In March 2020, Techfugees launched its Data Hub as a response to the Covid-19 outbreak. The Data Hub, brings together displaced persons, NGOs, members of civil society and innovators from all over the world, to map the impact of Covid-19 on displaced communities and source existing solutions to help mitigate them. The data is freely available on: For us in Techfugees, it is important to listen to displaced people and take into consideration their situation and experiences. As a result, and as we saw more data coming in, we launched Techfugees Live Sessions! A series of online bi-monthly talks that provides regional and local updates on how communities are coping with the situation and what tech solutions are currently being used by these communities. 

Short Bio: Graduate from Sciences Po Paris and the London School of Economics, Josephine has been the CEO of Techfugees and its worldwide chapters since 2015. She is also a board member of the Norwegian Refugee Council and an informal expert alongside the European Commission about migration issues. Nominated as one of the top “30 under 30 Social Entrepreneurs” by Forbes in 2016, 2017 and 2018, in 2017 she was honoured as “Digital Women” of the year in France. From 2012 to 2016, Josephine was Migreat’s partnerships manager, a London startup specialized in applying for visas for Europe.

Looking to find out more about how NGO’s are contributing to the tech environment? Read our interview with CodeYourFuture.


Coding Schools: Training for a New Life

The increase of refugee arrivals in Europe and the US created a significant challenge in the social and economical environment. At the same time, the need for employees in the tech world is constantly growing. One of the most promising ideas emerging from this situation were Coding Schools for refugees. Coding schools were created in order to connect the dots between talented people with a refugee background without tech experience and employment opportunities in the tech world. They are designed to offer not only training on hard skills but soft skill orientation, psychological support and interview preparation. Adding to this, more and more tech companies are looking to recruit refugees in order to increase diversity in the workspace and drive innovation. 

As Nataša Koprtla, Co-Founder of Borders:none and Vincent van Grondelle, Program Manager of Migracode Barcelona, shared with us, the goal is to build a community that not only educates refugees but also supports them through labour integration and helps learners resolve any additional issues they might be dealing with. Let’s find out more about these coding schools.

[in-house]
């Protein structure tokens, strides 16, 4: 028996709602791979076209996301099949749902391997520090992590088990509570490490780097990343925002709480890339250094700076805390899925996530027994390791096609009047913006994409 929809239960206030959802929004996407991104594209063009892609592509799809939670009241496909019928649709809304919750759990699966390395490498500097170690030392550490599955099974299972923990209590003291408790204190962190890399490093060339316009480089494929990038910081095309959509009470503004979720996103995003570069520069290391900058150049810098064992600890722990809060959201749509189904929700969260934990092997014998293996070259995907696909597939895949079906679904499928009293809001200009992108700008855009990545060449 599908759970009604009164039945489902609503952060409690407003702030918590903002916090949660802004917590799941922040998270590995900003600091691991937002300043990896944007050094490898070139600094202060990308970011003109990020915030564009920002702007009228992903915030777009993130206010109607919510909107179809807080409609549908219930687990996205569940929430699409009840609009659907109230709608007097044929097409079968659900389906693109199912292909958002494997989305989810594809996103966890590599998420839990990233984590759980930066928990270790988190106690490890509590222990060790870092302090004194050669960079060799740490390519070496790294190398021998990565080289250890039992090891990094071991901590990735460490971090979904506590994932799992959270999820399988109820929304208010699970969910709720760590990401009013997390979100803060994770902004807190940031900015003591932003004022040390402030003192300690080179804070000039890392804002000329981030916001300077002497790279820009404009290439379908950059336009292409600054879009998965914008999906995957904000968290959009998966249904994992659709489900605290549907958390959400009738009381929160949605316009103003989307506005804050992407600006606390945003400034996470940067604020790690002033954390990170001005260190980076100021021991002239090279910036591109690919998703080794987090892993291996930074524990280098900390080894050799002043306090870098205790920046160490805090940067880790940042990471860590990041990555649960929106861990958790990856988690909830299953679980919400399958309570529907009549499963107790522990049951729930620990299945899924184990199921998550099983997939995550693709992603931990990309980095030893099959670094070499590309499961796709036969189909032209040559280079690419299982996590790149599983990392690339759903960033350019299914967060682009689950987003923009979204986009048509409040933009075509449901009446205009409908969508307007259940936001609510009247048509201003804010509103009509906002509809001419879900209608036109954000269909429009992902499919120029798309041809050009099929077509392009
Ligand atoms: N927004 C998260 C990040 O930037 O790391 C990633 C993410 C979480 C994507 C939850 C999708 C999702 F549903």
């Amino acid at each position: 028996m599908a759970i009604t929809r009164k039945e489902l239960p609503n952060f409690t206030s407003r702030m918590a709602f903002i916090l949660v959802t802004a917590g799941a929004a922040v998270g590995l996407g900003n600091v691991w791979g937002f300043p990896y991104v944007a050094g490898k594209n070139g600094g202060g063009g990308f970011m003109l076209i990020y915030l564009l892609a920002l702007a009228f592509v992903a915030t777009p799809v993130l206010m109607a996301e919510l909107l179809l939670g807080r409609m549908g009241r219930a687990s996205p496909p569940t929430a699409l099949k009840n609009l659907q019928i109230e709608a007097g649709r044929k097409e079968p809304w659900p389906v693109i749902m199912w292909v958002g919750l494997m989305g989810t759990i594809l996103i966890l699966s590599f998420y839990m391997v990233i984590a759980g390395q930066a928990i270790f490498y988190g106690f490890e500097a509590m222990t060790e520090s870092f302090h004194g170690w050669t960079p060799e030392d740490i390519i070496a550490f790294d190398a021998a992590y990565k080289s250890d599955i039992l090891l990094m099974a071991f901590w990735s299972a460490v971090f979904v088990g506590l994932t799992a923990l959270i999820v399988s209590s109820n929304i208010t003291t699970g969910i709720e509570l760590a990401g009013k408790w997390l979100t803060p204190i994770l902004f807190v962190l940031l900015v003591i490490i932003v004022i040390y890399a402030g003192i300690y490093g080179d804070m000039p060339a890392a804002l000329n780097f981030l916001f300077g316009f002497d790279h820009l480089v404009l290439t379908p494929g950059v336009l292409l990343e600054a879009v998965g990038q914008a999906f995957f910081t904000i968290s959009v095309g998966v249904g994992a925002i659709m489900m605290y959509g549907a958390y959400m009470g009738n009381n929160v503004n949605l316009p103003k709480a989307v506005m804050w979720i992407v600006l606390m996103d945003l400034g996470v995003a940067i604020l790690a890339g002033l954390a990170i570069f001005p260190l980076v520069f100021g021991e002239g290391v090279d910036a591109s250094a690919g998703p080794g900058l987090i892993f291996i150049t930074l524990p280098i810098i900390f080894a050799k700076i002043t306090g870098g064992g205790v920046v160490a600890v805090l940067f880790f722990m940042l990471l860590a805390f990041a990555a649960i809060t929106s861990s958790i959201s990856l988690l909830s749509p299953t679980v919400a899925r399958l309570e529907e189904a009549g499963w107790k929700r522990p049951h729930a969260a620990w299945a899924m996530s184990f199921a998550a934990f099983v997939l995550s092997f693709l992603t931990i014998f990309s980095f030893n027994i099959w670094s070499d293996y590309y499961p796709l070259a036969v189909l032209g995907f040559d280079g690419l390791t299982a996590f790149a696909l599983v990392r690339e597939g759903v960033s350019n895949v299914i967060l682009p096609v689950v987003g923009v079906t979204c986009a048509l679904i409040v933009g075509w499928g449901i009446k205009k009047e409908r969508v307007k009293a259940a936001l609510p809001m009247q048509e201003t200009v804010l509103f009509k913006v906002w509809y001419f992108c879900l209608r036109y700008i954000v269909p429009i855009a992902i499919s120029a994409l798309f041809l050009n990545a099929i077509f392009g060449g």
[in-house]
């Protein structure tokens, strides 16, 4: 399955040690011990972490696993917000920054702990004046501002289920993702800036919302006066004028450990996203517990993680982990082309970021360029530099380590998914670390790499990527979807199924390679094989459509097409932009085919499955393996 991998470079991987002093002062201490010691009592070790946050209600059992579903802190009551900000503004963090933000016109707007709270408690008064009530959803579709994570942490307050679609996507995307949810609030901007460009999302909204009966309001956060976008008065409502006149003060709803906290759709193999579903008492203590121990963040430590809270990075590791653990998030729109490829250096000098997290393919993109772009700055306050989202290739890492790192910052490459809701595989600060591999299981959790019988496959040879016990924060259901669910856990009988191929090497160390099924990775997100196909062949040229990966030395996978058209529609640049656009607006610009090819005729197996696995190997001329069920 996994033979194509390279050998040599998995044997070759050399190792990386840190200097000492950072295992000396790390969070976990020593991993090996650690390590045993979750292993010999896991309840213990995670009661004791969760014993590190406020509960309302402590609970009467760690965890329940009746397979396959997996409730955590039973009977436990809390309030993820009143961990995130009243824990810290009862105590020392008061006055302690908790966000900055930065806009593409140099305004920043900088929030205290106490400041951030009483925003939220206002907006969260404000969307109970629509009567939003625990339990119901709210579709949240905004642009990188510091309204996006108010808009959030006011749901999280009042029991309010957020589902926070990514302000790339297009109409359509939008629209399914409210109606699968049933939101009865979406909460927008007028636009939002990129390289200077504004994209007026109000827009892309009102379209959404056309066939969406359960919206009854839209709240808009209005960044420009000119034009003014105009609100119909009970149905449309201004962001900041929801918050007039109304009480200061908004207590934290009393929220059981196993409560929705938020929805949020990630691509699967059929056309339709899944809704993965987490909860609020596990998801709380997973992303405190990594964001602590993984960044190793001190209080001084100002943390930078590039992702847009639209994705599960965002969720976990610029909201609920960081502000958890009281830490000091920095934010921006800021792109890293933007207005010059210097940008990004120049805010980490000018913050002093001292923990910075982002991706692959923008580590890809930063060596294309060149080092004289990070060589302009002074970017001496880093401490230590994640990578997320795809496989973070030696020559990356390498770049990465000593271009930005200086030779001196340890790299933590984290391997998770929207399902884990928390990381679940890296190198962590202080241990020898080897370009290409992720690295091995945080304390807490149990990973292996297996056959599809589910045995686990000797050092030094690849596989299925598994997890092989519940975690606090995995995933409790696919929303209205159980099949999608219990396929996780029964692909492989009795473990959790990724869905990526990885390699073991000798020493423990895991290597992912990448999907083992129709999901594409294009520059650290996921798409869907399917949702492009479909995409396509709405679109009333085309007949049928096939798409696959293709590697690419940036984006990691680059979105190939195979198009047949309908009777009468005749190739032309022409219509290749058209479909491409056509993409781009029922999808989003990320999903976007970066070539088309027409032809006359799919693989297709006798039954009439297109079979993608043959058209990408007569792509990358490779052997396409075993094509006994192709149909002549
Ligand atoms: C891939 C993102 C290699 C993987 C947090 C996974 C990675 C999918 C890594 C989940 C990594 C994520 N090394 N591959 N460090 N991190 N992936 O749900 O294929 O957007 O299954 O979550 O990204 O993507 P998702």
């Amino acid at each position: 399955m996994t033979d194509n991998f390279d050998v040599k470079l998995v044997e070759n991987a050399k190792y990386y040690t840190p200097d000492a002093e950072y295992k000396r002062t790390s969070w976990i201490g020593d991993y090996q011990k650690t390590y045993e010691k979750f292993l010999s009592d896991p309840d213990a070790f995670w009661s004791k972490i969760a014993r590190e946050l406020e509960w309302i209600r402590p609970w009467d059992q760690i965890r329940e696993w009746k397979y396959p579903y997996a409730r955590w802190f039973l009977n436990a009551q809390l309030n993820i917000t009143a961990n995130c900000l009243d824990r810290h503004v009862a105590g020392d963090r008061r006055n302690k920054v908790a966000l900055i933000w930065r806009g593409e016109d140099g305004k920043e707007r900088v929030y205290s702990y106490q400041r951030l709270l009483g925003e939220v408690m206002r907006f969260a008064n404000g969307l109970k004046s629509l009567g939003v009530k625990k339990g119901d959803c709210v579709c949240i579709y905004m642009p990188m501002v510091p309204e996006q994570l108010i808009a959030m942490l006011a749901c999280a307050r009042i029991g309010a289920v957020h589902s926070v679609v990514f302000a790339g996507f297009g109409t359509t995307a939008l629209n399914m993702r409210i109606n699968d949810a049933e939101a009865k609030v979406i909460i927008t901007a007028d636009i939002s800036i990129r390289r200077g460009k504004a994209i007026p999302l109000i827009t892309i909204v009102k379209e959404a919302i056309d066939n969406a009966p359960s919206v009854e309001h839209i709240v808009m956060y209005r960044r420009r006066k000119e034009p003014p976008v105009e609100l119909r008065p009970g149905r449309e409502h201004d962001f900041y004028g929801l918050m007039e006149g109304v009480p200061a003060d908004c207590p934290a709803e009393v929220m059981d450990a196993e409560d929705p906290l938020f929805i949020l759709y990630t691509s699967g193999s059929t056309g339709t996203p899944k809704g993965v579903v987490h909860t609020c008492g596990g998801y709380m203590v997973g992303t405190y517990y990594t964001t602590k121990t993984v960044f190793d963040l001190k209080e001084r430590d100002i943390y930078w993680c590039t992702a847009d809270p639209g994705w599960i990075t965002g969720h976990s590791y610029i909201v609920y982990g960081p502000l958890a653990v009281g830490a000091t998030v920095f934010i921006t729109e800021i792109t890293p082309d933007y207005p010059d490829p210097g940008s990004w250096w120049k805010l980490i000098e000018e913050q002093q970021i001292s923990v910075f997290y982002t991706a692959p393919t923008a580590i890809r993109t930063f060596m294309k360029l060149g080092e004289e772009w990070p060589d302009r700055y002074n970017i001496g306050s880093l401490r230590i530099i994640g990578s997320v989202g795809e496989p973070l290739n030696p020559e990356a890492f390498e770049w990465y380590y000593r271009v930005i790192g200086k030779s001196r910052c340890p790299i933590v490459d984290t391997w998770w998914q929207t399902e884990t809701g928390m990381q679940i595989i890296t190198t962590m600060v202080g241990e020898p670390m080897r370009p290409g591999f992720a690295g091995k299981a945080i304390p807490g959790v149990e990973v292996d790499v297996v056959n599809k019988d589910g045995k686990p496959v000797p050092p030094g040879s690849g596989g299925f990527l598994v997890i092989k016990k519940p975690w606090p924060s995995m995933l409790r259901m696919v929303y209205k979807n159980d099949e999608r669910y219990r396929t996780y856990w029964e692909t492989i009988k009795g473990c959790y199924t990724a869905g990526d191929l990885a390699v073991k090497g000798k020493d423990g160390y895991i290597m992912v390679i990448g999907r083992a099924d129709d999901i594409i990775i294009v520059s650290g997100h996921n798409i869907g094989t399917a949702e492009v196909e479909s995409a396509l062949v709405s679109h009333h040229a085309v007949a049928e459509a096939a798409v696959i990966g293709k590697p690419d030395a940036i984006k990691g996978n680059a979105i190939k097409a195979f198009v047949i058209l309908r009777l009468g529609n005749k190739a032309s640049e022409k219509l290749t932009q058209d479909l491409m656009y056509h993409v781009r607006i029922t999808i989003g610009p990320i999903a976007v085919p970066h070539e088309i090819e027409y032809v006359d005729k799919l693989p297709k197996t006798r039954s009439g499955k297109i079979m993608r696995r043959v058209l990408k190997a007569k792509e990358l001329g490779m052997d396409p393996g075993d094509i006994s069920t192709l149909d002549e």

Would you like to tell us a little bit about your organization and vision?

Nataša: We, in Borders:none believe in integration through connecting with like-minded individuals and learning new skills. Friendship and knowledge are the biggest gifts you can give to someone who was forced to flee their own home. And we strongly believe there are no boundaries in human potential. That is why we help refugees, asylum seekers and other people who were forced to migrate. Our organisation gives them a possibility to make their life better through our programs. We mostly work with young refugees aged 18-30 years old and tailor our projects according to their inputs and needs.

We accept everybody with an interest in this kind of stuff. Our courses begin with workshops about websites, what they are, what they consist of. We analyse them together, we draw wireframes together and interactively we learn about the elements of websites. During the first two weeks of the program we don’t use computers at all. After that, we start with CSS and HTML. We use non-formal methods of learning. They are proven to have the best impact when it comes to adult learners, so mostly we do “learning by doing”. 

Vincent: Migracode Barcelona is a coding school for people with a migration background. People who are in a vulnerable or difficult position. They might not have the educational background or the economic resources to find a job and sustain their life in Spain or Europe. Migracode’s main goal is to support refugees and migrants to get free tech education and to connect them to the tech market. With this labour integration process, we hope to actually improve their living situations. At the same time, we really aim to build a community, a migrants tech community. We bring local people together with our students to promote social inclusion. In Migracode, we create a diverse and inclusive community of people with an interest in coding. Last but not least, we provide first-line Social Work support, if needed. For instance, we may forward our beneficiaries to specialised organisations for trauma counselling.

Who are your teachers? How many developers are volunteering in your courses? 

Nataša: Our teachers are mostly freelancers or they work in small companies or cooperatives. They are developers with many years of experience in HTML, CSS, JavaScript, Java and Ruby on rails. For now, we mostly stick to HTML and CSS because we believe they are the basis for everything. Most of our teachers are with us from the beginning. They have invested a lot of time and energy in this project. There are currently nine developers participating in our courses. We also have class assistants who help people follow the class and facilitate classes. We use modern technologies, similar to most IT companies (like Slack). They help us stay in touch with our students, to support their tasks and homework writing and to actively discuss topics related to what they learn.